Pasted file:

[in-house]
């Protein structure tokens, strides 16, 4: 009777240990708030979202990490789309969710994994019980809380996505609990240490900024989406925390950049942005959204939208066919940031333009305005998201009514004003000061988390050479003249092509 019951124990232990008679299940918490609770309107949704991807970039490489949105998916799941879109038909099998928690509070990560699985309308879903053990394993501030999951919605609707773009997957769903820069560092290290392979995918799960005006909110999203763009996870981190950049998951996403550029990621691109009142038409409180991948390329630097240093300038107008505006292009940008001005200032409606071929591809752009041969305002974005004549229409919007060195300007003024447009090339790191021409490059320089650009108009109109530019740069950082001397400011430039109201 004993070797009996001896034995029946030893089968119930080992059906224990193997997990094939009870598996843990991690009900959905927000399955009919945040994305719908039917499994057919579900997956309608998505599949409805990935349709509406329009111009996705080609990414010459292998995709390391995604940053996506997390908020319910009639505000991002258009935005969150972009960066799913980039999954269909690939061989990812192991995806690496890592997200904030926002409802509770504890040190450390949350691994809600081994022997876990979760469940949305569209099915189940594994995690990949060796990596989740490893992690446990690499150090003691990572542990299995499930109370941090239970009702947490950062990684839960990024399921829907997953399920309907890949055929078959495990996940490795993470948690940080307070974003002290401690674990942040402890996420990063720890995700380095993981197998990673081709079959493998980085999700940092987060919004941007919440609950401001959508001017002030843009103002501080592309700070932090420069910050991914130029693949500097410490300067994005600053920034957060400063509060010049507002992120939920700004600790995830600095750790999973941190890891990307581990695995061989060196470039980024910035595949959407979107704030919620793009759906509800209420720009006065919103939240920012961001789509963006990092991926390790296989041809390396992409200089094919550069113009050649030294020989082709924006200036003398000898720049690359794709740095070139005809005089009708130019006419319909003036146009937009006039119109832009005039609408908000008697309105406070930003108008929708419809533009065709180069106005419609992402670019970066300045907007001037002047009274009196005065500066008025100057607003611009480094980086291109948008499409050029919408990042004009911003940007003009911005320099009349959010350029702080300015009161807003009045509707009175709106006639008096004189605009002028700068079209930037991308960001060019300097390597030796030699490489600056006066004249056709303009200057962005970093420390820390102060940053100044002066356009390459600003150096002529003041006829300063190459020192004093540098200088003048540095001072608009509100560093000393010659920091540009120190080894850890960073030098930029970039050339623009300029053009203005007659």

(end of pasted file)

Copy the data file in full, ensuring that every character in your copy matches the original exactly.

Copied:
[in-house]
């Protein structure tokens, strides 16, 4: 009777240990708030979202990490789309969710994994019980809380996505609990240490900024989406925390950049942005959204939208066919940031333009305005998201009514004003000061988390050479003249092509 019951124990232990008679299940918490609770309107949704991807970039490489949105998916799941879109038909099998928690509070990560699985309308879903053990394993501030999951919605609707773009997957769903820069560092290290392979995918799960005006909110999203763009996870981190950049998951996403550029990621691109009142038409409180991948390329630097240093300038107008505006292009940008001005200032409606071929591809752009041969305002974005004549229409919007060195300007003024447009090339790191021409490059320089650009108009109109530019740069950082001397400011430039109201 004993070797009996001896034995029946030893089968119930080992059906224990193997997990094939009870598996843990991690009900959905927000399955009919945040994305719908039917499994057919579900997956309608998505599949409805990935349709509406329009111009996705080609990414010459292998995709390391995604940053996506997390908020319910009639505000991002258009935005969150972009960066799913980039999954269909690939061989990812192991995806690496890592997200904030926002409802509770504890040190450390949350691994809600081994022997876990979760469940949305569209099915189940594994995690990949060796990596989740490893992690446990690499150090003691990572542990299995499930109370941090239970009702947490950062990684839960990024399921829907997953399920309907890949055929078959495990996940490795993470948690940080307070974003002290401690674990942040402890996420990063720890995700380095993981197998990673081709079959493998980085999700940092987060919004941007919440609950401001959508001017002030843009103002501080592309700070932090420069910050991914130029693949500097410490300067994005600053920034957060400063509060010049507002992120939920700004600790995830600095750790999973941190890891990307581990695995061989060196470039980024910035595949959407979107704030919620793009759906509800209420720009006065919103939240920012961001789509963006990092991926390790296989041809390396992409200089094919550069113009050649030294020989082709924006200036003398000898720049690359794709740095070139005809005089009708130019006419319909003036146009937009006039119109832009005039609408908000008697309105406070930003108008929708419809533009065709180069106005419609992402670019970066300045907007001037002047009274009196005065500066008025100057607003611009480094980086291109948008499409050029919408990042004009911003940007003009911005320099009349959010350029702080300015009161807003009045509707009175709106006639008096004189605009002028700068079209930037991308960001060019300097390597030796030699490489600056006066004249056709303009200057962005970093420390820390102060940053100044002066356009390459600003150096002529003041006829300063190459020192004093540098200088003048540095001072608009509100560093000393010659920091540009120190080894850890960073030098930029970039050339623009300029053009203005007659």